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Why Christmas Trees Can Ruin Your Christmas

Decorating the Christmas tree on December 1st should be a fun time, where we start to look forward to the forthcoming celebrations. But for those suffering with Christmas Tree Syndrome, this can trigger some decidedly un-festive reactions including sneezing, sniffling and general hayfever-like symptoms. Airborne allergies expert, Max Wiseberg has some useful suggestions to help your yuletide have more ‘comfort and joy’ and less of the ‘bleak mid winter’...

A team of scientists from Upstate Medical University analysed clippings from 28 Christmas trees including needles and bark, from a range of species, and found that they housed an unbelievable 53 different types of mould! [1] Plus pollen from other trees also gets lodged in the bark. And it’s these sneaky mould spores and pollen grains which are the culprit, providing the trigger for most people suffering with Christmas Tree Syndrome. But there’s no escape even if you’ve cheated with an artificial tree as these can harbour dust which may trigger dust allergy reactions.

So if mould, pollen and dust are not welcome at the party around your Christmas tree, try these simple suggestions from airborne allergies expert, Max Wiseberg...

• “Hose down your tree before taking it into the house, or after getting it out of storage, as this can help remove some of the mould and spores – though it’s probably best to get someone who isn’t allergic to do this!

• Take care when you’re decorating your tree, or get someone else to, as allergens will be disturbed as you move the tree into position and move the branches to hang the decorations and position the lights.

• Put your tree up as late as possible to help minimise the risk of exposure to mould.

• Use an air purifier to help clear the air of mould particles.

• Or you could try applying an allergen barrier balm such as HayMax around your nostrils to help stop the allergens getting up your nose. The HayMax organic, drug-free allergen barrier balm has been proven in independent studies to trap both indoor and outdoor airborne allergens from entering the body [2]. If this keeps a sufferer below their trigger level, they will have no allergic reaction.”

HayMax™ drug-free allergen barrier balms retail at £6.99 per pot and are available from Holland & Barrett; selected Morrisons, Waitrose and Boots; independent chemists, pharmacists and health stores; on 01525 406600 and from haymax.biz.

NOTES TO EDITORS

References
[1] Identification of mold on seasonal indoor coniferous trees
Lawrence E. Kurlandsky, Josephine Przepiora, Scott W. Riddell, Deanna L. Kiska. Correspondence June 2011, Annals of Allergy, Asthma & Immunology Vol. 106, Issue 6, Pages 543-544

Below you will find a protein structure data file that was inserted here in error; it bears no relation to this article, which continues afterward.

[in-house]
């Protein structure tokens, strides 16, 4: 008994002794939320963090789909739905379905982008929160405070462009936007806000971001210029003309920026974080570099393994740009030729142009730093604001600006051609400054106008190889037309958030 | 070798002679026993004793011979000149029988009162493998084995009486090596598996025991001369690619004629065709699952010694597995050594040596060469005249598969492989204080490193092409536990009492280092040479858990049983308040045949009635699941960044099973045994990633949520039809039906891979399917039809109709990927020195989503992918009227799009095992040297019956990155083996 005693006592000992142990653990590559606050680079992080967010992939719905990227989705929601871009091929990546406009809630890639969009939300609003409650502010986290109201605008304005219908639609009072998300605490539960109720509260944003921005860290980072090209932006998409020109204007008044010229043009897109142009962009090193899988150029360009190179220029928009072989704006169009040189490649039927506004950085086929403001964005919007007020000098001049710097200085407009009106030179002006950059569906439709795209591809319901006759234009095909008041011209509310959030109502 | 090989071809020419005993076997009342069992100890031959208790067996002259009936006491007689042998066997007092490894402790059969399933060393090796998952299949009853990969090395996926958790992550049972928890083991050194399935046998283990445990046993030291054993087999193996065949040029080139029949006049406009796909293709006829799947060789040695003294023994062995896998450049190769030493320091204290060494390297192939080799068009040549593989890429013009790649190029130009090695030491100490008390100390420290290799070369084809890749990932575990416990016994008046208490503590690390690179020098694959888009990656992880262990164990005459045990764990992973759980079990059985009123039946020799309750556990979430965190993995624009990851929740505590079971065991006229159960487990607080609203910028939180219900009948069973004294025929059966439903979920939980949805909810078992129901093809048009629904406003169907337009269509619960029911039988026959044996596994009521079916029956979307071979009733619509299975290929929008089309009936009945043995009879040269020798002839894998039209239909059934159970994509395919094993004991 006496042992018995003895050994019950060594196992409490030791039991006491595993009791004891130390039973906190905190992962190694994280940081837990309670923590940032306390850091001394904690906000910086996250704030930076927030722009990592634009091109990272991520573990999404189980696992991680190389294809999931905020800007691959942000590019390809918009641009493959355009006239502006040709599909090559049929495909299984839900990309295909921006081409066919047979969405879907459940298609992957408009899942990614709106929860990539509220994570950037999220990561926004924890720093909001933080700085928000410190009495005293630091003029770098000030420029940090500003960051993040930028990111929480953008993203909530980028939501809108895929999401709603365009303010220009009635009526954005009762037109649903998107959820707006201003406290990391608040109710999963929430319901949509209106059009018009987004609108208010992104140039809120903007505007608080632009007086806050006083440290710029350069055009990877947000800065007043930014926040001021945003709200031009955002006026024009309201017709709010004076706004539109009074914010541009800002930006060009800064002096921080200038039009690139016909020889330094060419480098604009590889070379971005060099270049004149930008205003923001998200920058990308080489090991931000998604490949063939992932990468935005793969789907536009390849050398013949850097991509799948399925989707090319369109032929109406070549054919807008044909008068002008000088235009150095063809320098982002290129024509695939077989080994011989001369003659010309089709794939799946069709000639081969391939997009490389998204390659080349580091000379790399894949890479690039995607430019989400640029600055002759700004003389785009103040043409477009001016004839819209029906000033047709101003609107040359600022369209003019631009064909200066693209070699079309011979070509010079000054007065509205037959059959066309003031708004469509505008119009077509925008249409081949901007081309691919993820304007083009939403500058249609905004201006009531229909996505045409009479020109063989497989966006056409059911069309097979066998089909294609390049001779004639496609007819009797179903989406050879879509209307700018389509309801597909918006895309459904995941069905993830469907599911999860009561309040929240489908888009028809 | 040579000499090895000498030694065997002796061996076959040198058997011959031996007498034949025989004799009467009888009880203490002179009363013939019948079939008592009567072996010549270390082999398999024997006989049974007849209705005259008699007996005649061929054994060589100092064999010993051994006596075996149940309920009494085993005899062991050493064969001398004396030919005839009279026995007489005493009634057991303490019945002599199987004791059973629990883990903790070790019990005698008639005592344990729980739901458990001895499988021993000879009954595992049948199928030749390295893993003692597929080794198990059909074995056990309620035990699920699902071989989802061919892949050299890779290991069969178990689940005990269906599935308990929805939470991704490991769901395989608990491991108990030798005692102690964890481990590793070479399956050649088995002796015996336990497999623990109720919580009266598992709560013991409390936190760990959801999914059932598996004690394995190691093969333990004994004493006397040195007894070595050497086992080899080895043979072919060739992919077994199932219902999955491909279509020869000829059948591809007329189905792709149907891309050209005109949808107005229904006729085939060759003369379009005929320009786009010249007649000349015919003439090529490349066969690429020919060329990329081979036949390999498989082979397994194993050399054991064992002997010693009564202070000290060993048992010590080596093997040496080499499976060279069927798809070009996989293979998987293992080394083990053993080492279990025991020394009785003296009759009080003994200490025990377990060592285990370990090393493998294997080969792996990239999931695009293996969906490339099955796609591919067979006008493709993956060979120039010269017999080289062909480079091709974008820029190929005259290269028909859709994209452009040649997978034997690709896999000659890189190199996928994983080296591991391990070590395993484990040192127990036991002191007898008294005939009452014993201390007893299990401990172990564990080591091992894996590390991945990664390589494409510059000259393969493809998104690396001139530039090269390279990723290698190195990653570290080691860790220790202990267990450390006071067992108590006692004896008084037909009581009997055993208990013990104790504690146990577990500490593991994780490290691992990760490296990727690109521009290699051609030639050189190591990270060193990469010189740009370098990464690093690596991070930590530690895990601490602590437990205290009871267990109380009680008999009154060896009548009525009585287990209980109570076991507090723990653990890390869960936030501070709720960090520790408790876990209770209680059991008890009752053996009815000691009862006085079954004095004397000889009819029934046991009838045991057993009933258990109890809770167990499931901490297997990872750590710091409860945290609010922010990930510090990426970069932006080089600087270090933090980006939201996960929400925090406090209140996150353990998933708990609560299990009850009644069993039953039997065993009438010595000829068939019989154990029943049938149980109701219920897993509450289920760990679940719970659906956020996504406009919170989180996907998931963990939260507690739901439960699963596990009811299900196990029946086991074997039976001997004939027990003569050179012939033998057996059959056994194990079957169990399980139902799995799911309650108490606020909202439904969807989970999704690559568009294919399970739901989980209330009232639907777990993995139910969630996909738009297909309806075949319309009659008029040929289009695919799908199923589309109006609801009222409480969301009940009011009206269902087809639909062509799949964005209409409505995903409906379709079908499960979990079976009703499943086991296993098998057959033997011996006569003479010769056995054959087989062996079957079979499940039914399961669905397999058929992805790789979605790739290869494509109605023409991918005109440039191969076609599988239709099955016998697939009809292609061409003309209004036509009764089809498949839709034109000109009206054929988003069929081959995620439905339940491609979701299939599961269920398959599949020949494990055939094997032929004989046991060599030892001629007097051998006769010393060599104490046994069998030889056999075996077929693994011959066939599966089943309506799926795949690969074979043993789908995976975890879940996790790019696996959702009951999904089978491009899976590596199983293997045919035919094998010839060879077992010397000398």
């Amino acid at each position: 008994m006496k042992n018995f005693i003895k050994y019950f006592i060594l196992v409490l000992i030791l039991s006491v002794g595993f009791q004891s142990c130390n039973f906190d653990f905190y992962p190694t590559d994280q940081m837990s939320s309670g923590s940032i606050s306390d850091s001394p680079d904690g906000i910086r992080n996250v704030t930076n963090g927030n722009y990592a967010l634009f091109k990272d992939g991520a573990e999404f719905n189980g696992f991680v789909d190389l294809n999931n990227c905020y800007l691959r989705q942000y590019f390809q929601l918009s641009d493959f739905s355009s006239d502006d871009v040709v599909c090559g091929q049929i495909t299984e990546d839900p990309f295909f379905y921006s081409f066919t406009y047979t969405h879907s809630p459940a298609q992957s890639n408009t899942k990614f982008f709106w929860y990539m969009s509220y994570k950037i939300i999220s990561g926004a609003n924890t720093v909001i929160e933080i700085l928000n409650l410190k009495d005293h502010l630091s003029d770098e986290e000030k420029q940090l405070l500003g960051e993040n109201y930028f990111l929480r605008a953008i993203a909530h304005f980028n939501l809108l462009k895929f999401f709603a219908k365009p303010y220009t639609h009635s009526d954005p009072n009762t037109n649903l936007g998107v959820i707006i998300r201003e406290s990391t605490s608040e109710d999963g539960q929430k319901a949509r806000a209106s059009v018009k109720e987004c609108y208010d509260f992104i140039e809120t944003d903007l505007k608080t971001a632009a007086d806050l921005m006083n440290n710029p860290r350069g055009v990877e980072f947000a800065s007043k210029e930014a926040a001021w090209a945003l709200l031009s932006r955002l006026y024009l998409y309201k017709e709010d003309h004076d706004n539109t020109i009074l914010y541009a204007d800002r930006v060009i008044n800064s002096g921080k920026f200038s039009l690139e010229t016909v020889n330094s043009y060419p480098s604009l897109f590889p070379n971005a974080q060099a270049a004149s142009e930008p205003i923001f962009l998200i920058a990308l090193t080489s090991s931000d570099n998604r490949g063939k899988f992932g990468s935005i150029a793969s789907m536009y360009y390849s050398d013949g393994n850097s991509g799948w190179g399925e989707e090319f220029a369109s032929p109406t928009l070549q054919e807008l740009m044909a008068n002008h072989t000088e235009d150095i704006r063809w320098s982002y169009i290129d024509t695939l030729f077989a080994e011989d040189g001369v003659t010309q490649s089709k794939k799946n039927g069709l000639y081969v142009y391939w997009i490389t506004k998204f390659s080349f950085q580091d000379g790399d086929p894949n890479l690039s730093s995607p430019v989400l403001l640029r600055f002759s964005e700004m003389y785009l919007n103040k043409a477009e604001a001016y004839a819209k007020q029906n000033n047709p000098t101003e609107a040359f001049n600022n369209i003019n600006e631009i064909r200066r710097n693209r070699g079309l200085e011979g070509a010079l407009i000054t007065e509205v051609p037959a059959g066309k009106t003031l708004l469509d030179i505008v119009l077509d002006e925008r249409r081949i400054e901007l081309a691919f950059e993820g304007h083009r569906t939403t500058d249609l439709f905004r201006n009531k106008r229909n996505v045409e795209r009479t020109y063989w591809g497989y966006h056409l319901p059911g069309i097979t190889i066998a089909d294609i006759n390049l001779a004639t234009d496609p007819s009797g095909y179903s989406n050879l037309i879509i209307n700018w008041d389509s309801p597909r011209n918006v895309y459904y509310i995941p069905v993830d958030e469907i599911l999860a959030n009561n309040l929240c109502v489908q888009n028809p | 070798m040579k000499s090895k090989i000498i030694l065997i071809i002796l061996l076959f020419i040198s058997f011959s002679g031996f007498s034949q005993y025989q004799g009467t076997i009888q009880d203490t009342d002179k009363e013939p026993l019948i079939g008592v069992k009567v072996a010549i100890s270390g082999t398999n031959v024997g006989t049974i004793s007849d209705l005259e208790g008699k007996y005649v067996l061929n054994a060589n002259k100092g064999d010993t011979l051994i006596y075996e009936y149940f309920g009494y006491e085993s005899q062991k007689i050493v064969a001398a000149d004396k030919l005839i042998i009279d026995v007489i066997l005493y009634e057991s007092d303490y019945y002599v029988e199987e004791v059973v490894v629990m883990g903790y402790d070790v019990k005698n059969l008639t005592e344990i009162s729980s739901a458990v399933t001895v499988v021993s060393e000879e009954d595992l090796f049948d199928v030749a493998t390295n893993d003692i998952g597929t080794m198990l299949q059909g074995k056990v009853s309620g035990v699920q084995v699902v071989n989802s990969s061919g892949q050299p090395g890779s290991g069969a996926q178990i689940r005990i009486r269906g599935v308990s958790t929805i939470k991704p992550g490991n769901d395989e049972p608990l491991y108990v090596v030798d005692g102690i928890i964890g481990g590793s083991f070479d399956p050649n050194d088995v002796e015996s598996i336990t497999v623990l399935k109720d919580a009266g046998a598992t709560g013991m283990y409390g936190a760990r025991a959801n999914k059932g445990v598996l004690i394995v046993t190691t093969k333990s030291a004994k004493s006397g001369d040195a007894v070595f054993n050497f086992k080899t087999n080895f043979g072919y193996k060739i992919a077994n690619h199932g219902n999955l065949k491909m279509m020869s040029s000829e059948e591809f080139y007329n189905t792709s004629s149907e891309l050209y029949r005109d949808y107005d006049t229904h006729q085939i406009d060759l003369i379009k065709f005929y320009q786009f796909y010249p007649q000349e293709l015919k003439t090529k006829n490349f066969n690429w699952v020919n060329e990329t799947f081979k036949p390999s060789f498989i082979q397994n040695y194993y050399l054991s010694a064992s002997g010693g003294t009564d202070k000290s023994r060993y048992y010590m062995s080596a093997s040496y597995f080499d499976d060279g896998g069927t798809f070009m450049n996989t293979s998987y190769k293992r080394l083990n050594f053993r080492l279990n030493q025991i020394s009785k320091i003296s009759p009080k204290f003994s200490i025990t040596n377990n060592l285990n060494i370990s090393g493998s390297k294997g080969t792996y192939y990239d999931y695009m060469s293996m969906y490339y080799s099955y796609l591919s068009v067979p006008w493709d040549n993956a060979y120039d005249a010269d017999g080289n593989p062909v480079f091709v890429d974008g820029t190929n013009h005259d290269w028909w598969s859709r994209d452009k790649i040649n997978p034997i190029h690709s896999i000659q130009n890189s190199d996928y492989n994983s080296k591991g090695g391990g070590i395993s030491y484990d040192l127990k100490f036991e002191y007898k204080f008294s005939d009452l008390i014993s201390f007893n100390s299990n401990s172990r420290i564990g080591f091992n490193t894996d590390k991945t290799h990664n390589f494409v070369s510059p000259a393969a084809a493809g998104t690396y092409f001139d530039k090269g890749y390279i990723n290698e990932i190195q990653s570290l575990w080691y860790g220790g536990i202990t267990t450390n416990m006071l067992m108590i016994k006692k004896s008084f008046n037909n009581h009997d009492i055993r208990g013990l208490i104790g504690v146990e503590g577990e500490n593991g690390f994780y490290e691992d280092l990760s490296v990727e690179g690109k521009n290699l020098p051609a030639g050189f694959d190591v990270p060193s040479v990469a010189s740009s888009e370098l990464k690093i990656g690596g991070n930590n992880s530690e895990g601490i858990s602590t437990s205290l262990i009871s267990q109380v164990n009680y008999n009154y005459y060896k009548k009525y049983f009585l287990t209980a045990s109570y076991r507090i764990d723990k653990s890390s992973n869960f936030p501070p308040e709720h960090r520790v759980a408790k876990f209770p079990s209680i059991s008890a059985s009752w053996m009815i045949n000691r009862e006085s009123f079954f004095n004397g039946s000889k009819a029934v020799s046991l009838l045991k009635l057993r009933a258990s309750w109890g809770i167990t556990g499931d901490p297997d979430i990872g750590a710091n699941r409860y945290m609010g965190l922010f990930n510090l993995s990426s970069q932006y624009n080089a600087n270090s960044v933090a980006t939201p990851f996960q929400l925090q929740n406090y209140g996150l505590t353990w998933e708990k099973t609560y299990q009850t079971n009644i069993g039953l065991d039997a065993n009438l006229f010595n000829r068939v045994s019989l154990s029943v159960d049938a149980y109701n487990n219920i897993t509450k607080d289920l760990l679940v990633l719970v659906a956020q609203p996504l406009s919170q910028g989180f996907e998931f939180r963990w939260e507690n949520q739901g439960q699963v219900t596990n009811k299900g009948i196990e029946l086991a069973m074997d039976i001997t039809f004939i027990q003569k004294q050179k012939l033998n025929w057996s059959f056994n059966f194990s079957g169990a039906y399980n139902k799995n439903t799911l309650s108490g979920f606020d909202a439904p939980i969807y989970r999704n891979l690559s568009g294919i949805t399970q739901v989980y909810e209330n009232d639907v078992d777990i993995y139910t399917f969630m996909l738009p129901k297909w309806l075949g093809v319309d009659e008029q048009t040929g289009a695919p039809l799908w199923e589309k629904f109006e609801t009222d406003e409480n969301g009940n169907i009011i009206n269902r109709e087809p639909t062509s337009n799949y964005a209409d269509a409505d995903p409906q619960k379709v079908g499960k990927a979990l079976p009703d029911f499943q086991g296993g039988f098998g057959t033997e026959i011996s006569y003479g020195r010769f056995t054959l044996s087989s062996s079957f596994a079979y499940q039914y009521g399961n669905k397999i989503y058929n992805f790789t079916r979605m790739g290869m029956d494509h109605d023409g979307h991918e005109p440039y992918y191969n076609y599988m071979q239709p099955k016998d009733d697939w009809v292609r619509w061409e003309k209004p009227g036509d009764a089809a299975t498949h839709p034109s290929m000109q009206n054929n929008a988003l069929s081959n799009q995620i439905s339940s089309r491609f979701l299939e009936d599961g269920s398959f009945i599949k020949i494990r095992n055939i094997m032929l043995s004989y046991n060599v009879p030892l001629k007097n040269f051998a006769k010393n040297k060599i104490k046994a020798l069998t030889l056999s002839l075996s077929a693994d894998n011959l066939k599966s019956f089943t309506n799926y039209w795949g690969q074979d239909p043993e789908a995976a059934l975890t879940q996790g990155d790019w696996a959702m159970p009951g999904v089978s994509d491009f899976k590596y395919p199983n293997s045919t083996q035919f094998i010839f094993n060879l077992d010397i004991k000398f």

The study found that pollen grains are collected in the tree bark, not from the parent tree, but from other plants, which can affect hayfever sufferers. When the tree is brought indoors, the tree resin dries, releasing more pollen into the air, causing potential allergic reactions. This condition is known as Christmas Tree Syndrome. The Annals of Allergy, Asthma and Immunology has reported that live Christmas trees collect mould. Scientists examined clippings from home Christmas trees and found they contained highly allergenic mould spores.
[2] HayMax has undergone four independent trials and studies, which have proven its effectiveness. In 2009, independent research from The National Pollen and Aerobiology Research Unit (NPARU) by Professor Jean Emberlin found that HayMax resulted in a “reduction to the amount of allergen entering the nose”[a]. Then in 2012, a further NPARU study concluded that HayMax trapped dust and pet allergens as well as pollen [b]. In July 2014, results of a survey by leading allergy charity, Allergy UK showed that almost eight out of ten respondents said that the balm helped some or all of their hayfever symptoms [c]. And in a further 2015 study by Allergy UK, 80% of respondents said that HayMax worked [d].
[a] Prof Jean Emberlin, Independent Research on HayMax Pollen Barrier Balm, The National Pollen and Aerobiology Research Unit (NPARU) University of Worcester WR2 6 AJ, July 20th 2009.
[b] Chief Investigator: Professor Roy Kennedy, Principal Investigator: Louise Robertson, Researcher: Dr Mary Lewis, National Pollen and Aerobiology Research Unit, 1st February 2012.
[c] ‘Are you suffering from seasonal allergic rhinitis (hay fever)?’, Allergy UK, July 2014, supported and funded by HayMax™ July 2014.
[d] In a 2015 study by leading allergy charity Allergy UK, 80% said that HayMax worked. When asked “Overall, did HayMax work?”, 134 out of 166 respondents said “Yes”, in a 2015 Allergy UK survey - ‘The Impact of Hay Fever – a survey by Allergy UK’, Allergy UK, June 2015, supported and funded by HayMax.

ENDS

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Further information
For further information about HayMax, airborne allergies, or for product images, please contact:
Ian & Jenny Liddle, Excellart, 01761 413 022
info@excellart.co.uk, www.facebook.com/Excellart, www.twitter.com/excellart

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